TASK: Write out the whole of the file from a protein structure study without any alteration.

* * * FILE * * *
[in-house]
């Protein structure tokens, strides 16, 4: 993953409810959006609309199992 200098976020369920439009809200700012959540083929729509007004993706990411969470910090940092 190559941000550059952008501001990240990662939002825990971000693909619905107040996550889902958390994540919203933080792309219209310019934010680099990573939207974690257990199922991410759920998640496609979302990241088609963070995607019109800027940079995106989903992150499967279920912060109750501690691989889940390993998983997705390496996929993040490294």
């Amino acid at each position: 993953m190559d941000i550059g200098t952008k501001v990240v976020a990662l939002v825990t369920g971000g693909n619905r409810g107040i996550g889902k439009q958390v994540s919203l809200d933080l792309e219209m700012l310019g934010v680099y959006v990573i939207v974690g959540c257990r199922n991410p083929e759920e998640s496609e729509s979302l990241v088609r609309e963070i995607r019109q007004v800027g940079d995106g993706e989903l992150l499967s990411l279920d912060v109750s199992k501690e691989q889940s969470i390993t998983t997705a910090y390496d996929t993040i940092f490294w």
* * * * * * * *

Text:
[in-house]
């Protein structure tokens, strides 16, 4: 993953409810959006609309199992 200098976020369920439009809200700012959540083929729509007004993706990411969470910090940092 190559941000550059952008501001990240990662939002825990971000693909619905107040996550889902958390994540919203933080792309219209310019934010680099990573939207974690257990199922991410759920998640496609979302990241088609963070995607019109800027940079995106989903992150499967279920912060109750501690691989889940390993998983997705390496996929993040490294």
């Amino acid at each position: 993953m190559d941000i550059g200098t952008k501001v990240v976020a990662l939002v825990t369920g971000g693909n619905r409810g107040i996550g889902k439009q958390v994540s919203l809200d933080l792309e219209m700012l310019g934010v680099y959006v990573i939207v974690g959540c257990r199922n991410p083929e759920e998640s496609e729509s979302l990241v088609r609309e963070i995607r019109q007004v800027g940079d995106g993706e989903l992150l499967s990411l279920d912060v109750s199992k501690e691989q889940s969470i390993t998983t997705a910090y390496d996929t993040i940092f490294w």